New York's Department of Health on Aug. 26 ordered healthcare professionals to be vaccinated by Sept. 27 and the order did not allow for the customary religious exemptions.
Hurd issued a temporary restraining order on Sept. 14 in favor of the workers while he considered whether to issue a preliminary injunction.
Retrieved from: https://www.reuters.com/world/us/new-york-must-allow-religious-exemptions-covid-19-vaccine-mandate-judge-rules-2021-10-12/
By Sangmi Cha
People rest as they keep social distancing to avoid the spread of the coronavirus disease (COVID-19) at a park in Seoul, South Korea, September 27, 2021. REUTERS/Kim Hong-Ji
South Korea established a panel on Wednesday to debate a strategy on how to "live with COVID-19" in the long-term, as the country seeks to phase out coronavirus restrictions and reopen the economy amid rising vaccination levels.
Under the strategy, the government aims to relax coronavirus restrictions for citizens who can prove they have been fully vaccinated, while encouraging asymptomatic and mild COVID-19 patients aged below 70 to recover at home, the health ministry said last week.
The government will also focus on the number of hospitalisations and deaths rather than new daily infections, and will consider not publishing the latter on a daily basis, Yonhap news agency has reported.
"We will turn COVID-19 into a controlled infectious disease and no longer a fear of the unknown, and return a complete routine to the citizens," Prime Minister Kim Boo-kyum told the panel's first committee meeting on Wednesday, adding that mandatory mask-wearing would not be immediately scrapped under the new policy.
South Korea never imposed a full lockdown but has been under its tightest social distancing curbs since July.
These include limited operating hours for restaurants, cafes, saunas and indoor gyms - which have hit the self-employed and small businesses particularly hard - and a cap on gatherings of more than two people after 6 p.m. (0900 GMT) in and around Seoul.
The new strategy comes as vaccination, initially bogged down by a supply shortage, has picked up pace. The country has given at least one COVID-19 vaccine dose to 78.1% of its population, while 60.7% are fully vaccinated.
South Korea has kept hospitalisation and deaths at a fairly low rate. It had 359 severe cases and a mortality rate 0.78% as of Tuesday, official data showed.
The country reported 1,584 new COVID-19 cases on Tuesday. It has recorded a total of 335,742 infections and 2,605 deaths.
Retrieved from: https://www.reuters.com/world/asia-pacific/south-korea-launches-panel-debate-living-with-covid-19-2021-10-13/
The United States’ neighbours have been pressing it to ease restrictions on nonessential travel that have separated families during the pandemic
The US will reopen its land borders to nonessential travel in November, ending a 19-month freeze due to the Covid-19 pandemic as the country moves to require all international visitors to be vaccinated against the coronavirus.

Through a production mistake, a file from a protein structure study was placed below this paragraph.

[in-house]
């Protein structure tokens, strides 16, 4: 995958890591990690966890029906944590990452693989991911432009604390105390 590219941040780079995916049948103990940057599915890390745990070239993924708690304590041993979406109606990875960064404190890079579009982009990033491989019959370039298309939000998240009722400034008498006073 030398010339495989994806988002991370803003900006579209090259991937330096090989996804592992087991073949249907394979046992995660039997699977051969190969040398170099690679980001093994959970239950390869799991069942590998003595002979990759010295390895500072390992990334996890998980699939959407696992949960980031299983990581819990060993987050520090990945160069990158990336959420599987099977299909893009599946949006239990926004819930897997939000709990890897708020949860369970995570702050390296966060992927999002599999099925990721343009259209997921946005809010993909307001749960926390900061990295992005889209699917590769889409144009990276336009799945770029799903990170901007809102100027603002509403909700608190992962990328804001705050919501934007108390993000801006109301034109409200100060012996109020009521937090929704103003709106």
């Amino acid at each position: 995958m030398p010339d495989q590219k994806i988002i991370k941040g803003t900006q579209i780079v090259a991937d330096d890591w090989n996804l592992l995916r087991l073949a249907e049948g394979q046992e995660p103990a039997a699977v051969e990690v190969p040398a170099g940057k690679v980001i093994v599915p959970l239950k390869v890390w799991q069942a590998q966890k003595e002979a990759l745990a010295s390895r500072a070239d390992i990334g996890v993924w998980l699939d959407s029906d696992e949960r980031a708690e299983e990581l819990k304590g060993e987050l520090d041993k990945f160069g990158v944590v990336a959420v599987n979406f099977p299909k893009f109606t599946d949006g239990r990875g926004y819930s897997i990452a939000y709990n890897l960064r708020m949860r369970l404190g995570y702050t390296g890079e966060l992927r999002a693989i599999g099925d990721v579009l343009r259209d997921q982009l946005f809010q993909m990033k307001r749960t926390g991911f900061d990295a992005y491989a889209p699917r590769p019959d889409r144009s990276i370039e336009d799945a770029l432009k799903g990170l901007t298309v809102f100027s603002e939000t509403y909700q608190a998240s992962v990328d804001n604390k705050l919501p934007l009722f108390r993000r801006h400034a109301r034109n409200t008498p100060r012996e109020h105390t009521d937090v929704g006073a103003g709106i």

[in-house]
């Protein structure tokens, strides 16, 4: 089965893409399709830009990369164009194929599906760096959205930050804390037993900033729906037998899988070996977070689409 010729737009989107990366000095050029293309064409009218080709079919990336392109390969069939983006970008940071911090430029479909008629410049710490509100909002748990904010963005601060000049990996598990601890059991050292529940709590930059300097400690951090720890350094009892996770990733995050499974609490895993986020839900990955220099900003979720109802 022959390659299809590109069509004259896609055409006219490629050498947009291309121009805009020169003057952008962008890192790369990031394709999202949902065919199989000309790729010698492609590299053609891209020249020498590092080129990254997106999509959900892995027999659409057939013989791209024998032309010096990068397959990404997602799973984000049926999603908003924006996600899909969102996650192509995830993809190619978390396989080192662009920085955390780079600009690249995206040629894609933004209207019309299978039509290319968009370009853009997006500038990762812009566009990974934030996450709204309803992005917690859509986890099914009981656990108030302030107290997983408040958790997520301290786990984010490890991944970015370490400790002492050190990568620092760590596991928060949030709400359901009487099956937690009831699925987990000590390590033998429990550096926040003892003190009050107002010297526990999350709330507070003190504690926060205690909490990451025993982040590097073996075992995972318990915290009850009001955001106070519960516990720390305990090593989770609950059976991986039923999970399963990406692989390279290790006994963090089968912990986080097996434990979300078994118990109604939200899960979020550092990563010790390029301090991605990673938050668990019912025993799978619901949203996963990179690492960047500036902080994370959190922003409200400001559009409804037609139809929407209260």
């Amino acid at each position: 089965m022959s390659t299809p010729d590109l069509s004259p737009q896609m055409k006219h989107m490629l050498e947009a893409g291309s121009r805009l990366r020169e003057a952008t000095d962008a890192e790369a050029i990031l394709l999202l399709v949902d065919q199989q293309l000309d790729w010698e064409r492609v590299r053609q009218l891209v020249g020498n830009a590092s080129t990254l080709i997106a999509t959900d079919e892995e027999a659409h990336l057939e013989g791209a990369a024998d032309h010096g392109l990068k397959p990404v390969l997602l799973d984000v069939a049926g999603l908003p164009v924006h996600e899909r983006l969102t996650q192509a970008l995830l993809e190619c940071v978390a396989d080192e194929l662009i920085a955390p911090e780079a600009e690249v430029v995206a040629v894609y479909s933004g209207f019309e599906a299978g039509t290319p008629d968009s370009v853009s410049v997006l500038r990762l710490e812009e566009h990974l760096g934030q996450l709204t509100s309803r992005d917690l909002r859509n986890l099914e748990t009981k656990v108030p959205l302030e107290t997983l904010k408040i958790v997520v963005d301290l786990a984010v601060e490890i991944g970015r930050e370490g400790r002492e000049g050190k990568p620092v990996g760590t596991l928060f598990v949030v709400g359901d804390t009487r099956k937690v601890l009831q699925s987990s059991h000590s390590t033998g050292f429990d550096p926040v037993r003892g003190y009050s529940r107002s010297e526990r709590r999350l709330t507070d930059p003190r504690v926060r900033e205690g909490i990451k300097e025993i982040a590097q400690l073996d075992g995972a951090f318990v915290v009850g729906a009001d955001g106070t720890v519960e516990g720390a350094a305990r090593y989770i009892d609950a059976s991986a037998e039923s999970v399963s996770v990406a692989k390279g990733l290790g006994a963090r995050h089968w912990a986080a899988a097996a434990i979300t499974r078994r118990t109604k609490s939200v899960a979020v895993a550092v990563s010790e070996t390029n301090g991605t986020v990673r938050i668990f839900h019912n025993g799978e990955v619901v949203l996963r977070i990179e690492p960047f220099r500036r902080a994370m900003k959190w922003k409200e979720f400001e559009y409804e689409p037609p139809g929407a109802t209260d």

Vehicle, rail and ferry travel between the US and Canada and Mexico has been largely restricted to essential travel, such as trade, since the earliest days of the pandemic.
The new rules, announced by homeland security secretary Alejandro Mayorkas on Tuesday, will allow fully vaccinated foreign nationals to enter the US regardless of the reason for travel starting in early November.
Mayorkas said in a statement the administration next month “will begin allowing travellers from Mexico and Canada who are fully vaccinated for Covid-19 to enter the United States for non-essential purposes, including to visit friends and family or for tourism, via land and ferry border crossings.”
A similar easing of restrictions is set to kick in for air travel into the country, allowing entry to fully vaccinated passengers from the UK and most EU countries. By mid-January, even essential travellers seeking to enter the US, like truck drivers, will need to be fully vaccinated.
Lawmakers from US border states praised the move to lift the unprecedented restrictions, which have harmed the economies of local communities and prevented visits to friends and families for 19 months.
“Since the beginning of the pandemic, members of our shared cross-border community have felt the pain and economic hardship of the land border closures. That pain is about to end,” Senate Democratic leader Chuck Schumer said in a statement.
Both Mexico and Canada have pressed the US for months to ease restrictions on travel that have separated families and curtailed leisure trips since the onset of the pandemic.
Canada on began allowing fully vaccinated US visitors for non-essential travel on 9 August.
The precise date in early November when the restrictions will be lifted will be announced “very soon”, one official told Reuters.
The new rules only apply to legal entry to the US.
Officials cautioned that those seeking to enter illegally will still be subject to expulsion under so-called Title 42 authority, first invoked by former president Donald Trump, that has drawn criticism from immigration advocates for removing migrants before they can seek asylum.
An official said the US was continuing the policy because cramped conditions in border patrol facilities pose a Covid-19 threat.
According to the officials, travellers entering the US by vehicle, rail and ferry will be asked about their vaccination status as part of the standard US customs process.
Unlike air travel, for which proof of a negative Covid-19 test is required before boarding a flight to enter the US, no testing will be required to enter the US by land or sea, provided the travellers meet the vaccination requirement.